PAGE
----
Virtual Reality. Augmented Reality. They're rather popular words in the tech world these days.
Actually, they’ve been pretty popular for awhile. It’s just that the technology hasn’t always been on par with the big ideas behind making such things, well, real. But recently, that struggle has kind of been turned on its head. The technology is growing by leaps and bounds. But the ideas – the really good ideas – are not coming as fast as most of us would like. Sure, there’s lots of okay ideas out there with lots of buzz, but not all of them pan out or are practically implemented. We’ve seen Google Glass work toward using the tech to enhance the world socially. The Oculus Rift is amazing at dropping you into an immersive virtual gaming world. And there are others out there, coming from companies both big and small, filling out a variety of cultural niches and trying to find the killer app that will make their device the one to own before anyone else’s.
So when we sat down with Epson and they showed us the Moverio BT-100, we wondered what set them apart from the other devices and their manufacturers. For a company that’s primarily known for creating and selling printers, scanners, and projectors, what were their plans for setting themselves apart in the virtual/augmented reality glasses market? Their answer, surprisingly, was that their glasses, as they are now, might not be for everybody. Yet. Who uses it and how they use it all comes down to developers using the dev kits to create something revolutionary.
Where Google attempts to connect people with each other and the world around them with a constantly streaming overlay of information in the corner of their eyeline and Oculus VR wants to add a new dimension to gaming, Epson is seeking to make a name for themselves in the commercial tech world. While the Moverio BT-100 does have Android installed and will let you play Angry Birds and watch Netflix movies whenever you want, it has more practical aspirations at the moment. Eric Mizufuka, Product Manager, New Markets at Epson, explained it to us like this…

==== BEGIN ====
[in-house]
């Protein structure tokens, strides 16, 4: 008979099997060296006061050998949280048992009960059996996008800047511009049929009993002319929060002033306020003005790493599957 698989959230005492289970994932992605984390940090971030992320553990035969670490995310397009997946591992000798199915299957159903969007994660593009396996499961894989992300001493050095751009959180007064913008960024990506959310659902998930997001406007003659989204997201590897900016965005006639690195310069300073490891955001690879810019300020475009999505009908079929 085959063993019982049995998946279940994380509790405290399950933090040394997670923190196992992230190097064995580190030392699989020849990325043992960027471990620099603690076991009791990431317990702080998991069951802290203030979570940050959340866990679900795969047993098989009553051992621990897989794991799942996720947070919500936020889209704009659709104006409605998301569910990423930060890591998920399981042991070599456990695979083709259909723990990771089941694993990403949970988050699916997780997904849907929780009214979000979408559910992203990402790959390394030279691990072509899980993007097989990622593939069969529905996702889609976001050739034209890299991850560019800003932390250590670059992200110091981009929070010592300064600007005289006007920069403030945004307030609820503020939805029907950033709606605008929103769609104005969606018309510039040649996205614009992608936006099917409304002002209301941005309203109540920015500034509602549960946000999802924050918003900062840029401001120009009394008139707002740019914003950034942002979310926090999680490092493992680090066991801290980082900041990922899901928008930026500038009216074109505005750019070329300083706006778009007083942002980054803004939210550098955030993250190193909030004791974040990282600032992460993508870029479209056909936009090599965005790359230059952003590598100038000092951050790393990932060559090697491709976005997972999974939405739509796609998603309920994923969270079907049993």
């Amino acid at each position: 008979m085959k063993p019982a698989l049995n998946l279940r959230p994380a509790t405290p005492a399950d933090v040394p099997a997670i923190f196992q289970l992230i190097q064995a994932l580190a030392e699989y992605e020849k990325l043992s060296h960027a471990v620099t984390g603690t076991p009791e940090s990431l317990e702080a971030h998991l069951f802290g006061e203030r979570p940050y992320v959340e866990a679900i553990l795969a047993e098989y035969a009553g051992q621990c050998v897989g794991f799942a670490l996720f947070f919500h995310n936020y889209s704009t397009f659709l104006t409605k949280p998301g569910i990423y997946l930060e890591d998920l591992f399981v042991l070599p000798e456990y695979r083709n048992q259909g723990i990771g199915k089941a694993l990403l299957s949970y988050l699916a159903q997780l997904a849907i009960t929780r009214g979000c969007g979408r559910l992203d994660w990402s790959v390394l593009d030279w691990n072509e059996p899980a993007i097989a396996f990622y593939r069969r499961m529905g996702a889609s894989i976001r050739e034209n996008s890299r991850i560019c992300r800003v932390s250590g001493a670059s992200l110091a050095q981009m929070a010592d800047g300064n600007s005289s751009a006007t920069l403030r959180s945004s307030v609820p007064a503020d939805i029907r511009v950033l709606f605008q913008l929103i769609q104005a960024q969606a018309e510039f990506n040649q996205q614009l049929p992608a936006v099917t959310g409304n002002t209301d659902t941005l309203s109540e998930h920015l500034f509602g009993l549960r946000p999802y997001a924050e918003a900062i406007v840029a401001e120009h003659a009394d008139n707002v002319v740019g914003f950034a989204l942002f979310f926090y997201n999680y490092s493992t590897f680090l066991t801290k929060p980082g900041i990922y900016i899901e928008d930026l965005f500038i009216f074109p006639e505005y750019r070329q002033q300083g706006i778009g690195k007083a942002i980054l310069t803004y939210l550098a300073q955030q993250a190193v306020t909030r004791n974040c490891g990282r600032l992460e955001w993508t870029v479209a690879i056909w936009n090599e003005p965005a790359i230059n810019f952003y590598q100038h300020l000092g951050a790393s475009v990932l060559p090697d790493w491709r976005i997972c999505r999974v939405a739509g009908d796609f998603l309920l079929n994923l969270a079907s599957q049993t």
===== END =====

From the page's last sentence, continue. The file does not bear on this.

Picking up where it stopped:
“People always ask us ‘how do you compare to Oculus or Google Glass?’ We don’t see ourselves as competing directly. We see the displays splitting out into binocular and monocular on one axis and transparent and non-transparent along the other axis. The Moverio is unique in that if falls into the transparent and binocular quadrant. Some of our advantages in that quadrant is the ability to render 3D objects, because our image is centered in your field of view, not off to the side or the corner of your vision, like the other transparent glasses. Google Glass is in the top right. Recon is in the bottom right. We’re directly in the center. This allows us to do true augmented reality.”
“In the monocular area, we see them targeting consumers with an always on, unobtrusive type of usage. For Oculus, which falls in to binocular and non-transparent, it’s all about gaming. And at least in the very near term, where we see the killer app coming from for Moverio, is from the commercial markets: logistics, medical, service, and support.”
In the demo video below, Eric, along with Scott Montgomerie from Scope Technologies in the first segment, shows us the practical applications for their technology. Whether it comes to training new hires in an industrial setting on how to take apart and rebuild machinery or performing search and rescue operations after a disaster, allowing wearers to go from daylight environments and seeing clearly into dark indoor environments without hesitation, the Moverio BT-100 offers up a myriad of potential uses for those willing to take on the challenge of creating the next killer app.
When I tried the Moverio BT-100 on, it took a little getting used to, but once it was turned on, the picture and its functions performed smoothly. Of course, with any emerging piece of technology, we’re looking at the early models with rough edges and 3D printed accessories cobbled together for demonstration purposes, but the proof of concept is there. I (and they) expect the size, style, format, and functionality of the glasses to change considerably as time goes on. Compared to where they’re headed, we’re in the flip phone era of this technology… and it already looks amazing! I can already see search and rescue, medical, or industrial factory workers putting these on as a part of their daily jobs as the technology is fine tuned in both the hardware and the software that runs it.